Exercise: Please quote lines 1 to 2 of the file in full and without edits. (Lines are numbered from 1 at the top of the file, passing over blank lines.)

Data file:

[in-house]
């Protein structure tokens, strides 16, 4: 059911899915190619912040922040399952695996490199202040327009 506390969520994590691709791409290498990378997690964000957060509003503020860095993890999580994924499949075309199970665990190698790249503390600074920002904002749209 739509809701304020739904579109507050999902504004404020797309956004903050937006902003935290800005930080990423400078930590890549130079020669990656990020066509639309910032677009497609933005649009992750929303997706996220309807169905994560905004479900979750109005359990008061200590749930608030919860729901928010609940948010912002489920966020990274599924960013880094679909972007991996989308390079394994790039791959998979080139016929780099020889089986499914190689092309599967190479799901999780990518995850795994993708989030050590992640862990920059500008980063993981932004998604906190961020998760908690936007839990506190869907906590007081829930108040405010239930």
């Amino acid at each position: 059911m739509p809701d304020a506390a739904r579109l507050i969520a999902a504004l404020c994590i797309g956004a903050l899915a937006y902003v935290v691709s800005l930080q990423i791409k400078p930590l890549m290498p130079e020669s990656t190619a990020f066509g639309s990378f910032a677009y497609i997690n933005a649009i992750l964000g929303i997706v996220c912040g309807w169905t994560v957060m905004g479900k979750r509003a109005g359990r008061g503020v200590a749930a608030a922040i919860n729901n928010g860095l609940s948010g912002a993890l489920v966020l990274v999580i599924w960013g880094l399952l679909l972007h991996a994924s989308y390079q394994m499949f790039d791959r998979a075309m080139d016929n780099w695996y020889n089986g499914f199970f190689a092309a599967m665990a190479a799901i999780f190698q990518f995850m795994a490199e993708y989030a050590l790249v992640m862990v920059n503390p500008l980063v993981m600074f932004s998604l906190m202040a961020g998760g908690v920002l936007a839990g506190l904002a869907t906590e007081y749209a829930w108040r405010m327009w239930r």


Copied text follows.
[in-house]
């Protein structure tokens, strides 16, 4: 059911899915190619912040922040399952695996490199202040327009 506390969520994590691709791409290498990378997690964000957060509003503020860095993890999580994924499949075309199970665990190698790249503390600074920002904002749209 739509809701304020739904579109507050999902504004404020797309956004903050937006902003935290800005930080990423400078930590890549130079020669990656990020066509639309910032677009497609933005649009992750929303997706996220309807169905994560905004479900979750109005359990008061200590749930608030919860729901928010609940948010912002489920966020990274599924960013880094679909972007991996989308390079394994790039791959998979080139016929780099020889089986499914190689092309599967190479799901999780990518995850795994993708989030050590992640862990920059500008980063993981932004998604906190961020998760908690936007839990506190869907906590007081829930108040405010239930």